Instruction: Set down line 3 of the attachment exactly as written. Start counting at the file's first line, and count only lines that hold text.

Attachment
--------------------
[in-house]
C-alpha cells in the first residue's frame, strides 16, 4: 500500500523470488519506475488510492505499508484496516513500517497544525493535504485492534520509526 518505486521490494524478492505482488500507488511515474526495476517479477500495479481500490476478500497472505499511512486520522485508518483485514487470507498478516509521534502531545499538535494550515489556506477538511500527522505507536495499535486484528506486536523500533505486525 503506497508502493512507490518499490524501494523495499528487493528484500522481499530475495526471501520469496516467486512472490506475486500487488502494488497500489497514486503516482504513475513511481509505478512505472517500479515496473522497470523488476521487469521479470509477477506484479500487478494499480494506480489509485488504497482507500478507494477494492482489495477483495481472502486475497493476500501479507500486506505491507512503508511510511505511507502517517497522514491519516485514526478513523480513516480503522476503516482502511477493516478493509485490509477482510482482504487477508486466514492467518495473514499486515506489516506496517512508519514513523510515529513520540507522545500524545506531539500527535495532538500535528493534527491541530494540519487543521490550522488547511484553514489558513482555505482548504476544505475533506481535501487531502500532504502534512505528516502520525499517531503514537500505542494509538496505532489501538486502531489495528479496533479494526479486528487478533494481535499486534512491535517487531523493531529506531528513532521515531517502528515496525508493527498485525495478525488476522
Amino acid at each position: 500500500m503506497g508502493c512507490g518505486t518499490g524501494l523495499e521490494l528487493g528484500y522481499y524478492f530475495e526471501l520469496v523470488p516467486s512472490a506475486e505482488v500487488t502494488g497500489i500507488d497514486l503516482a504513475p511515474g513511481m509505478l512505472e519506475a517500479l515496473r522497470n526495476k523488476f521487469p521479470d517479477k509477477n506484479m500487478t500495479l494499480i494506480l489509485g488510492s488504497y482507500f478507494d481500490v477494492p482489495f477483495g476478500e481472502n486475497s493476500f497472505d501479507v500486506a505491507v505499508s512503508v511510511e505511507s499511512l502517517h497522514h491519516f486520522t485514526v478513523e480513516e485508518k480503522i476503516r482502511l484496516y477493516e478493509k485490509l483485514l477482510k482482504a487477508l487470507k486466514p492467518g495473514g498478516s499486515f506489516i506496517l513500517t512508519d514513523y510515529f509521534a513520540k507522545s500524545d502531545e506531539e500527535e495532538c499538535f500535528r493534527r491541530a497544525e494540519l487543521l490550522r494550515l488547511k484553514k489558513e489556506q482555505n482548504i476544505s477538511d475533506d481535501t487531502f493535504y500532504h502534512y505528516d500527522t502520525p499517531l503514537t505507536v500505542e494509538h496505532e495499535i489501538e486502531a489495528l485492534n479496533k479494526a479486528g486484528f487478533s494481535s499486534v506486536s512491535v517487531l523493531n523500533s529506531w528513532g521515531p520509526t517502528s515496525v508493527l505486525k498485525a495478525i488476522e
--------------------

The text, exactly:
Amino acid at each position: 500500500m503506497g508502493c512507490g518505486t518499490g524501494l523495499e521490494l528487493g528484500y522481499y524478492f530475495e526471501l520469496v523470488p516467486s512472490a506475486e505482488v500487488t502494488g497500489i500507488d497514486l503516482a504513475p511515474g513511481m509505478l512505472e519506475a517500479l515496473r522497470n526495476k523488476f521487469p521479470d517479477k509477477n506484479m500487478t500495479l494499480i494506480l489509485g488510492s488504497y482507500f478507494d481500490v477494492p482489495f477483495g476478500e481472502n486475497s493476500f497472505d501479507v500486506a505491507v505499508s512503508v511510511e505511507s499511512l502517517h497522514h491519516f486520522t485514526v478513523e480513516e485508518k480503522i476503516r482502511l484496516y477493516e478493509k485490509l483485514l477482510k482482504a487477508l487470507k486466514p492467518g495473514g498478516s499486515f506489516i506496517l513500517t512508519d514513523y510515529f509521534a513520540k507522545s500524545d502531545e506531539e500527535e495532538c499538535f500535528r493534527r491541530a497544525e494540519l487543521l490550522r494550515l488547511k484553514k489558513e489556506q482555505n482548504i476544505s477538511d475533506d481535501t487531502f493535504y500532504h502534512y505528516d500527522t502520525p499517531l503514537t505507536v500505542e494509538h496505532e495499535i489501538e486502531a489495528l485492534n479496533k479494526a479486528g486484528f487478533s494481535s499486534v506486536s512491535v517487531l523493531n523500533s529506531w528513532g521515531p520509526t517502528s515496525v508493527l505486525k498485525a495478525i488476522e